Work of Art: Boer War Memorial by Louis-Philippe Hébert

Inspired by a lone soldier almost forgotten, the artist created a 35-foot-high enduring memorial in Central Memorial Park.

Photograph by Jared Sych.


Title: Boer War Memorial, commissioned in 1911, unveiled in 1914.
Artist: Louis-Philippe Hébert (1850-1917).
Medium: Bronze on granite base.
Size: 35-feet high.
Location: Western side of Central Memorial Park, between 12 and 13 Avenues S.W.
Note: Part of the City of Calgary Public Art Collection.


Everything about this bronze sculpture by Quebec artist Louis-Philippe Hébert suggests an elevated purpose. The horse and rider are one-and-a-half times life-size, the rider sitting with ease as the horse comes to a standstill on a rise, head lifted, ears forward, focused in the direction of a distant sound. An upward diagonal trajectory is repeated in the horse’s neck, the angle of the rifle, the lift of the rider’s chin and the tilt of the flat-brimmed Stetson.

The South African War Memorial, as it was then called, was unveiled in June 1914 before a crowd of thousands who gathered in Central Memorial Park for the grand ceremony. In later years, the monument became known as the Boer War Memorial.

But the story of the statue really begins in 1909, when a lone man was found on the out-skirts of the city, frozen to death. Papers on his body revealed he was a veteran of the South African War, having served in Lord Strathcona’s Horse, a regiment of Western Canadians who volunteered to defend the Empire in South Africa in 1900.

Calgary veterans collected funds to give their comrade a proper burial. When his family in England learned of their kindness, they repaid the men, who in turn put money toward a memorial. The City of Calgary came through with additional funds and, in 1911, the city’s first major commission of public art was offered to Hébert, then at the peak of his career. It was to be his first and only equestrian statue and he took great care to get the details right.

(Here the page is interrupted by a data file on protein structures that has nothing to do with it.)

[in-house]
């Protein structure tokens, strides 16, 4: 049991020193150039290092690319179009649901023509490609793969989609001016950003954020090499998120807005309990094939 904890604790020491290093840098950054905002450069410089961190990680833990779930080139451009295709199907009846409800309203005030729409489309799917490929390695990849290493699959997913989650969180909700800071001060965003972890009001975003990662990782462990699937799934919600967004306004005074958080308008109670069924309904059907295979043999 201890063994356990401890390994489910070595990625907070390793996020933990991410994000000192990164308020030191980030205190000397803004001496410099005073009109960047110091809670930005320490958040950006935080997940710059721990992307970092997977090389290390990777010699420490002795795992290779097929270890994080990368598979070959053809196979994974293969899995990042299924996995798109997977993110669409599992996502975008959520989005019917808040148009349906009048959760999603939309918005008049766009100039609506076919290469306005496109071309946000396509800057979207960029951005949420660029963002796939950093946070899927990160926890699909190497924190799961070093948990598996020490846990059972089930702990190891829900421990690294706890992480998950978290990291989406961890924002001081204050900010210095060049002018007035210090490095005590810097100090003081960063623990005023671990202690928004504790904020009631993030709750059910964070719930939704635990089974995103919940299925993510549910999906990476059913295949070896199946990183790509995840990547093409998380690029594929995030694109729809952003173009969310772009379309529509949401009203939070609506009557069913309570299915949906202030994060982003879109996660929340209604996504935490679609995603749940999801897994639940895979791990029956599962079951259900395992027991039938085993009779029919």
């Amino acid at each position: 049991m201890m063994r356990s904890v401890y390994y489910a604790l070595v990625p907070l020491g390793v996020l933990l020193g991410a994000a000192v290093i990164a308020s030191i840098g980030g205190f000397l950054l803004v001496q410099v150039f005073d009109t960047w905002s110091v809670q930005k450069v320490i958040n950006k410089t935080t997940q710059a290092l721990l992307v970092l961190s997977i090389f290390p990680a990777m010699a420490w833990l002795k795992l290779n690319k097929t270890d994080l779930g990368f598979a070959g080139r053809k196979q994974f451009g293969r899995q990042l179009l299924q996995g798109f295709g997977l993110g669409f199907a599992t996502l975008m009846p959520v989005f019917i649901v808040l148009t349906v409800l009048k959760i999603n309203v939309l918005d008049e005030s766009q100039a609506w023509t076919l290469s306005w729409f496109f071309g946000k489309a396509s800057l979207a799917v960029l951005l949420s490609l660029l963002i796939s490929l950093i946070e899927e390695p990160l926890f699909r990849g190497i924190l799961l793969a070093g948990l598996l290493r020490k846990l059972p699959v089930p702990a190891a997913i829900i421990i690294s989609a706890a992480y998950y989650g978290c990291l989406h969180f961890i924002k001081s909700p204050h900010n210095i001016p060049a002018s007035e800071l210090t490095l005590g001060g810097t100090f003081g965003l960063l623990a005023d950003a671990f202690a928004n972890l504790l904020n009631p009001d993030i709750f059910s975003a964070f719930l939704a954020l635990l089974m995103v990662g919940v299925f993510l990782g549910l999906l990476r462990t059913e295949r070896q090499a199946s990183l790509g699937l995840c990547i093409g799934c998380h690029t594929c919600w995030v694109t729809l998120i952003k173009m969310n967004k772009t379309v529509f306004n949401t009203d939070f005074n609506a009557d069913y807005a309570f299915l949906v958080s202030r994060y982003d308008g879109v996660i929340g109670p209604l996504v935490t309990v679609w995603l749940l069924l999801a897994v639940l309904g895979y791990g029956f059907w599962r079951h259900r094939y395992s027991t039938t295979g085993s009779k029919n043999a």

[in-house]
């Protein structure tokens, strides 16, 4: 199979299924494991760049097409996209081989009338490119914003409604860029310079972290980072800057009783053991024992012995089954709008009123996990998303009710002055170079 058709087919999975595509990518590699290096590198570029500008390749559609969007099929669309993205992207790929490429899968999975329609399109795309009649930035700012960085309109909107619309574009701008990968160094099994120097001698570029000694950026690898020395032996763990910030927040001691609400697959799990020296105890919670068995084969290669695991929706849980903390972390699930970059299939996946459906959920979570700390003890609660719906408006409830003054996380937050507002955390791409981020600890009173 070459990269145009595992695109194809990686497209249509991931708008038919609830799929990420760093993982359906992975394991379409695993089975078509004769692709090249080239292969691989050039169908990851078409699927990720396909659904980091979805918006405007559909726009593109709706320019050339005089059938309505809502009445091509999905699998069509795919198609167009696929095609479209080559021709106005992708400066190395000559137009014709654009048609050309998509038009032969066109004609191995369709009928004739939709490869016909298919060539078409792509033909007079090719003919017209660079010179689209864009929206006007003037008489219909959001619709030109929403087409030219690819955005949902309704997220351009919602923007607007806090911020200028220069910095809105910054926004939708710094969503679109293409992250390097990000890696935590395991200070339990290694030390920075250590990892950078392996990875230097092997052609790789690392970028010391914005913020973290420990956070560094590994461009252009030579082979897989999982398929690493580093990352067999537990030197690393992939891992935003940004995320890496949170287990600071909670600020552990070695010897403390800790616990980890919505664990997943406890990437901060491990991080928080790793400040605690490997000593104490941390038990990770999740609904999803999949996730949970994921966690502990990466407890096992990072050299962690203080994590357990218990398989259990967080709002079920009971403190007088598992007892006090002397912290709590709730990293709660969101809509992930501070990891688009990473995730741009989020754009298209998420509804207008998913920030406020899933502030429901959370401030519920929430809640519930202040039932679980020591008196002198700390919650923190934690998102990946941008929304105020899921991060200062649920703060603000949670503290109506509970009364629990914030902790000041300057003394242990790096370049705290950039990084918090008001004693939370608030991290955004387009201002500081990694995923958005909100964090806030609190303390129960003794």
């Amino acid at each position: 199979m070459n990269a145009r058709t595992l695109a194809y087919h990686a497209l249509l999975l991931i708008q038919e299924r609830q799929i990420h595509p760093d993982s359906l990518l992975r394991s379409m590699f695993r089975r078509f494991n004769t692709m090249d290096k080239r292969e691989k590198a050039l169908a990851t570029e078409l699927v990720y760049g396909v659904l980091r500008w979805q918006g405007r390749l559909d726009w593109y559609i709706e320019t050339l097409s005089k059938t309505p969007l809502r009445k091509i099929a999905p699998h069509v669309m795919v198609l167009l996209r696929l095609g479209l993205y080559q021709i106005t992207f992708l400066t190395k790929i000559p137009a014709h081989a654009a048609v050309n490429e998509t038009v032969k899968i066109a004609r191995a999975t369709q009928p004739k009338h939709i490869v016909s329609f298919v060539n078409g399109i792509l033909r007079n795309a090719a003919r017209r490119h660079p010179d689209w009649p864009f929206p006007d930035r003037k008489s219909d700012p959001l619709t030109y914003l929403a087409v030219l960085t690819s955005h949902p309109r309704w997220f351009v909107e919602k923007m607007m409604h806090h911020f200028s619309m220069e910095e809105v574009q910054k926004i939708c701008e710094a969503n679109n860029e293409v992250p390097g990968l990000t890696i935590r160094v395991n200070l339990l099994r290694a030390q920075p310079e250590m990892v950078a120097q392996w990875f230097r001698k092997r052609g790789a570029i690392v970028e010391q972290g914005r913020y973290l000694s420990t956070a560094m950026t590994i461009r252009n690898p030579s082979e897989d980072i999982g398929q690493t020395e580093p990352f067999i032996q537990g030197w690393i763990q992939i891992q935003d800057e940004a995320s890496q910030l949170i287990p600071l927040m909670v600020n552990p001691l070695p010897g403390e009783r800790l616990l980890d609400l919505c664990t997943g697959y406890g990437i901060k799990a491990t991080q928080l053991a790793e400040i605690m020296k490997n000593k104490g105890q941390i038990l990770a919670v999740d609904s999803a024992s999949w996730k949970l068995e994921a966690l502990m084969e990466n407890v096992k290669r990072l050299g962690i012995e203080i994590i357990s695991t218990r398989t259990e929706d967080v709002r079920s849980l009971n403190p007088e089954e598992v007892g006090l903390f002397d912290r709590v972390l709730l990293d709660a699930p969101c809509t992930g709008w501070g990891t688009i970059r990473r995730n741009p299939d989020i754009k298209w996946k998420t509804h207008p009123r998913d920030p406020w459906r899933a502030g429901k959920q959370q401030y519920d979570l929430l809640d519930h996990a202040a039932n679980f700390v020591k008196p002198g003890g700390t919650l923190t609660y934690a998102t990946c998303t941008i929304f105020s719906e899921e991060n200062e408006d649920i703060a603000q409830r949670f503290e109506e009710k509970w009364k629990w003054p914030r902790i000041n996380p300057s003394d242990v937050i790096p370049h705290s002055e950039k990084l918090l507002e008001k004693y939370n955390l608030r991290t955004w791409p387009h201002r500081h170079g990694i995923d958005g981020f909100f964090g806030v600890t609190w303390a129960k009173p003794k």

Lord Strathcona’s Horse was an unusual military regiment of cowboys, ranchers, mounted police, prospectors and frontiersmen who knew how to survive in the foothills and on the open prairie. Hébert accurately modelled the uniform and gear they used, including the western saddle, long boots and spurs, leather ammunition bandolier and signature Stetson hat. Wealthy cattleman Pat Burns, one of the founders of the Stampede, sent one of his ponies to Hebert’s studio in Quebec. Hébert also visited Calgary to watch Alberta working horses in their home environment.

Captain Thomas Henry Johnson modelled for Hébert in Quebec (assigned by the military), while in Calgary the artist had Eneas McCormick of the Riley & McCormick family pose for him in a Boer War uniform. The goal was to honour the character of “a soldier from Alberta,” rather than make a portrait of an individual. To that end, Hébert applied the skills and techniques he had used to make monuments of royalty and statesmen and added the challenge of an equestrian statue, a genre used since Roman times to glorify rulers and military leaders. Inspired by a lone soldier almost forgotten, the artist created a 35-foot-high enduring memorial.

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This article appears in the June 2019 issue of Avenue Calgary.

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